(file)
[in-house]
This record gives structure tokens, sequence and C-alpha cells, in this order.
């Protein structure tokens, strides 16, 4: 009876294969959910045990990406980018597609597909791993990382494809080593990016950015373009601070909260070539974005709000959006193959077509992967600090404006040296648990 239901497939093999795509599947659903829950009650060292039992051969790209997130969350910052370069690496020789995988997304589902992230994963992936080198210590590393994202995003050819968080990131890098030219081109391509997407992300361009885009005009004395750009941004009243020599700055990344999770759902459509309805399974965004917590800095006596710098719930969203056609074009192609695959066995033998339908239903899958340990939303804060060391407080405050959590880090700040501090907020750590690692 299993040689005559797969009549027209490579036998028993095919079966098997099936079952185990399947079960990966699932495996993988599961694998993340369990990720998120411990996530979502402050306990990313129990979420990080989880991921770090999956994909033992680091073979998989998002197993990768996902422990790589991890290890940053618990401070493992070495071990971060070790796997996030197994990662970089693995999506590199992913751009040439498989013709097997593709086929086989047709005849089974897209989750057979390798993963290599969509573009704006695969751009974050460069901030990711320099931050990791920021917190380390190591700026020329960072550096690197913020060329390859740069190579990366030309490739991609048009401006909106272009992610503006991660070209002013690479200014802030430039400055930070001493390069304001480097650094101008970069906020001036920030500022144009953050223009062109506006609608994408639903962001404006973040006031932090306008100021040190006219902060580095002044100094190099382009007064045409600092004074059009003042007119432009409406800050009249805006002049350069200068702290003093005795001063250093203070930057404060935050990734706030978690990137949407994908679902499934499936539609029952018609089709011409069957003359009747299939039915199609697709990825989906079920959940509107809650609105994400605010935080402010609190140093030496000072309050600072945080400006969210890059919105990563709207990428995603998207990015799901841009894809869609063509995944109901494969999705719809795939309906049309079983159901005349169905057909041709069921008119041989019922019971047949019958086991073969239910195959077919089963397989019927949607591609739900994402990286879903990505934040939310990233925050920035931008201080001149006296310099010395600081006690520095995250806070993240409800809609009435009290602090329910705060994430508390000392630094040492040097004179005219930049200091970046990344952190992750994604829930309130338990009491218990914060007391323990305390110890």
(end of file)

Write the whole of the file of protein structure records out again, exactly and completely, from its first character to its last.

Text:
[in-house]
This record gives structure tokens, sequence and C-alpha cells, in this order.
């Protein structure tokens, strides 16, 4: 009876294969959910045990990406980018597609597909791993990382494809080593990016950015373009601070909260070539974005709000959006193959077509992967600090404006040296648990 239901497939093999795509599947659903829950009650060292039992051969790209997130969350910052370069690496020789995988997304589902992230994963992936080198210590590393994202995003050819968080990131890098030219081109391509997407992300361009885009005009004395750009941004009243020599700055990344999770759902459509309805399974965004917590800095006596710098719930969203056609074009192609695959066995033998339908239903899958340990939303804060060391407080405050959590880090700040501090907020750590690692 299993040689005559797969009549027209490579036998028993095919079966098997099936079952185990399947079960990966699932495996993988599961694998993340369990990720998120411990996530979502402050306990990313129990979420990080989880991921770090999956994909033992680091073979998989998002197993990768996902422990790589991890290890940053618990401070493992070495071990971060070790796997996030197994990662970089693995999506590199992913751009040439498989013709097997593709086929086989047709005849089974897209989750057979390798993963290599969509573009704006695969751009974050460069901030990711320099931050990791920021917190380390190591700026020329960072550096690197913020060329390859740069190579990366030309490739991609048009401006909106272009992610503006991660070209002013690479200014802030430039400055930070001493390069304001480097650094101008970069906020001036920030500022144009953050223009062109506006609608994408639903962001404006973040006031932090306008100021040190006219902060580095002044100094190099382009007064045409600092004074059009003042007119432009409406800050009249805006002049350069200068702290003093005795001063250093203070930057404060935050990734706030978690990137949407994908679902499934499936539609029952018609089709011409069957003359009747299939039915199609697709990825989906079920959940509107809650609105994400605010935080402010609190140093030496000072309050600072945080400006969210890059919105990563709207990428995603998207990015799901841009894809869609063509995944109901494969999705719809795939309906049309079983159901005349169905057909041709069921008119041989019922019971047949019958086991073969239910195959077919089963397989019927949607591609739900994402990286879903990505934040939310990233925050920035931008201080001149006296310099010395600081006690520095995250806070993240409800809609009435009290602090329910705060994430508390000392630094040492040097004179005219930049200091970046990344952190992750994604829930309130338990009491218990914060007391323990305390110890």